A full-out assault has arrived in my living room. Transformers movie tie-ins are being marketed non-stop through ads on Nickelodeon, selling everything from Burger King kids' meals to Pontiac cars. We only watch about a hour of commercial TV a day, but there are multiple ads featuring the Transformers being shown within a single commercial break. The contradiction of a violent action flick based on Hasbro toys is spelled out right in the Burger King commercial--hey kids, get your kids' meal with one of eight toys based on characters from the movie (PG-13, some material may be inappropriate for children under 13).
The Campaign for a Commercial-Free Childhoodhas turned a spotlight on this situation but has not yet received a lot of response. Transformers star Shia LaBoeuf has said that producer Steven Spielberg fought back against a proposed R-rating. Yet the movie is being marketed to kids all the way down to the toddler years. (Opti-mash prime Mr. Potato Head, anyone?)
Most parents understand that this movie is not suitable for young kids, but it sure is tiring to have to wage our own counter-war against this nearly irresistible marketing juggernaut. My 7-year old daughter is seeing at least a dozen ads a day that make the movie look really cool. My friends with boys this age have even more explaining to so. For many of us parents with kids under age ten, this is our first experience with a pop-culture wave that we don't have the choice to shut out. The Tranformers have gone viral. They are a part of boy culture whether or not we have TV or the toys in our own homes.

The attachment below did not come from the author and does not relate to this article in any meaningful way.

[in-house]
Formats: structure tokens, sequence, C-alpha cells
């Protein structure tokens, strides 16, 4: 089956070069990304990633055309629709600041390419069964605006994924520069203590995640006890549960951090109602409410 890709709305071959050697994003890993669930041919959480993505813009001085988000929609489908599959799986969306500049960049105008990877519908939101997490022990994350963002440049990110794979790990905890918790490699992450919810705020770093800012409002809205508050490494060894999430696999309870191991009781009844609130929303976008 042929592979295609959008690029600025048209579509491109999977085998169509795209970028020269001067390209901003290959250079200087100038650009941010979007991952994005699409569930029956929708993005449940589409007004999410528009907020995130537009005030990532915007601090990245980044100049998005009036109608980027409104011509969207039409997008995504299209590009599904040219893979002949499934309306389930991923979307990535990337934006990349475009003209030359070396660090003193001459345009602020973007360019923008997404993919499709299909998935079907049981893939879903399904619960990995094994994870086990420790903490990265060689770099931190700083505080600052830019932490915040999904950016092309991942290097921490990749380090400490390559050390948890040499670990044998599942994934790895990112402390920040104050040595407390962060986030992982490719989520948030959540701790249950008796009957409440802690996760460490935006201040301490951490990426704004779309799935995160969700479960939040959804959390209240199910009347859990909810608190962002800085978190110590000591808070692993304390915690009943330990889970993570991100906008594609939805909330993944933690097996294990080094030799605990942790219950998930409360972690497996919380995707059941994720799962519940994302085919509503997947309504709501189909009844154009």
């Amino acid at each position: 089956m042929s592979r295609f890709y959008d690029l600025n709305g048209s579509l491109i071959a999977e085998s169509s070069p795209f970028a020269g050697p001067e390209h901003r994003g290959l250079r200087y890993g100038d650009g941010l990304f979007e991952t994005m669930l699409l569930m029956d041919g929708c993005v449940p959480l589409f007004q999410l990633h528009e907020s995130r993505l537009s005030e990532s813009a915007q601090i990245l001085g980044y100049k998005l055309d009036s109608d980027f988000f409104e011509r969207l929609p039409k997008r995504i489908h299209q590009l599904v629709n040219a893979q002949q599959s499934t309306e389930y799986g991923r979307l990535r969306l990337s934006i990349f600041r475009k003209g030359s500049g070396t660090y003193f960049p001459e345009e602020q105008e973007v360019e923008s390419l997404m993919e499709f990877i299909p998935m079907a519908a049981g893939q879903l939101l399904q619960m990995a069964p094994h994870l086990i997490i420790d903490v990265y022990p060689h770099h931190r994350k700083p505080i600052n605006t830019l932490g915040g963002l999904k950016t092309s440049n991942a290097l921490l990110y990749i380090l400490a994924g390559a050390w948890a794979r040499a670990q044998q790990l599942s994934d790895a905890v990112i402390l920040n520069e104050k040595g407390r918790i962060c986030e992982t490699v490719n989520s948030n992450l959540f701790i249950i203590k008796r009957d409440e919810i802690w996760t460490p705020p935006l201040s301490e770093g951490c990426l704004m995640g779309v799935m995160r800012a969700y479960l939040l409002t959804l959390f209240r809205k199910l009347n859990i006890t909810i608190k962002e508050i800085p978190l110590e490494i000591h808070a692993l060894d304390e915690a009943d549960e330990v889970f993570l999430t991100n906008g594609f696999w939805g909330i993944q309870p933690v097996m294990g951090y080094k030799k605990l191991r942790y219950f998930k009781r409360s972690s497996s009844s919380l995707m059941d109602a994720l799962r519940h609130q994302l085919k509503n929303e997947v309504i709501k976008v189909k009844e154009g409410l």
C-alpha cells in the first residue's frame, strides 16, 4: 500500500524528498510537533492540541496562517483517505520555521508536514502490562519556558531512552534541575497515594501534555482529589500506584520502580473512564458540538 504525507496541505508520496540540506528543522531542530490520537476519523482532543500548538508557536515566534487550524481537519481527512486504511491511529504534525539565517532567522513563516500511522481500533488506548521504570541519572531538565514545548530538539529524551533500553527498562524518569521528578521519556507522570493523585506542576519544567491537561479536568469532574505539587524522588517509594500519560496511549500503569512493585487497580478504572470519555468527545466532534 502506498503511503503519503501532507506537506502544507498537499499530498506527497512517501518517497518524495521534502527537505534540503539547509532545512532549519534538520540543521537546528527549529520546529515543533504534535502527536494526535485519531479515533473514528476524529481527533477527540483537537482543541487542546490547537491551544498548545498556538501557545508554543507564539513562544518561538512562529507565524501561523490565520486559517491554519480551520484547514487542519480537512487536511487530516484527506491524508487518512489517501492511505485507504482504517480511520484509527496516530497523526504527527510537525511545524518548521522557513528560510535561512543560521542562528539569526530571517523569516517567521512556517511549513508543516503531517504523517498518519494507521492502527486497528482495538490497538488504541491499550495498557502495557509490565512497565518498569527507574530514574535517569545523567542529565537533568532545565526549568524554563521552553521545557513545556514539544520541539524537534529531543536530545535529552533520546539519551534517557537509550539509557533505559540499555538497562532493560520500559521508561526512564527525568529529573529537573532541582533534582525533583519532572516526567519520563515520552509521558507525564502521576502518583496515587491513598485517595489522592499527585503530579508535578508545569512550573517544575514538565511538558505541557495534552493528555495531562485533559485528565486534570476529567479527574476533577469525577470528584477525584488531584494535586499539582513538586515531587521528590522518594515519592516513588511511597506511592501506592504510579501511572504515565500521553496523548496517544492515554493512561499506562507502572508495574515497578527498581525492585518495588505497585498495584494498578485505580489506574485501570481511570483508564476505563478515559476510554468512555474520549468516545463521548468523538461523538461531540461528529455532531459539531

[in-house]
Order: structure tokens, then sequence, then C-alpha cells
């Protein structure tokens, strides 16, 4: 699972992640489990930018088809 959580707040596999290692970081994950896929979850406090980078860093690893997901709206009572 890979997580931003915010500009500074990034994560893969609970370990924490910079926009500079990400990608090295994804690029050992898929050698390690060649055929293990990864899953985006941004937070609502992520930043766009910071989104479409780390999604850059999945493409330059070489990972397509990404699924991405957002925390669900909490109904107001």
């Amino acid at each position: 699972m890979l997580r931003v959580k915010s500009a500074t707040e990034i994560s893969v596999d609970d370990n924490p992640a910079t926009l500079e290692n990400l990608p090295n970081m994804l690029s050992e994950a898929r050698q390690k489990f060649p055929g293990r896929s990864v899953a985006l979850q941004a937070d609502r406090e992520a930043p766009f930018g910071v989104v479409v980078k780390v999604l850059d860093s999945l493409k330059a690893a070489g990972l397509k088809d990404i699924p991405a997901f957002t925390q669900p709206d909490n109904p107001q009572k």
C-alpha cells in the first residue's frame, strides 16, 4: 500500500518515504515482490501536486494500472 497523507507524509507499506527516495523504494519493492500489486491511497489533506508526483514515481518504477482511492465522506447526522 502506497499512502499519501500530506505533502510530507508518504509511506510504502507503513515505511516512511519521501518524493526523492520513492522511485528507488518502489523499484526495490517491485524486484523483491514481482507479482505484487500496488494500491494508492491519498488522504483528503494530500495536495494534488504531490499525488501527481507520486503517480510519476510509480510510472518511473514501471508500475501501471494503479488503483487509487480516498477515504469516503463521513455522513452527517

I was a teenage girl when the Transformers first came to America, so I don't have a stake in this nostalgia the way I did for the Star Wars re-releases. Wired Magazine's July issue features a reverential, 15-page cover-story on 25 Years of Butt-Kicking 'Bots! that shows just how much grown-up boys still love these 80's toys.
We've heard from cultural critics and Hasbro, who claims that the toys are separate from the movie. Now I want to hear from parent-fans themselves, after they've seen the movie with their kids. Was it better or worse, more or less violent than you expected? How much of it is fun, fantasy blow-it-up mindlessness? Where does that end and sensory overload begin? What about the militaristic overtones? Does the Iraq War tie-in make you uncomfortable?
I feel like I should really go see the movie for myself, but the idea of getting a babysitter to go subject myself to 144 minutes of Michael Bay-directed mayhem is not my idea of holiday fun. If you have seen the film, with or without kids, please share your reactions.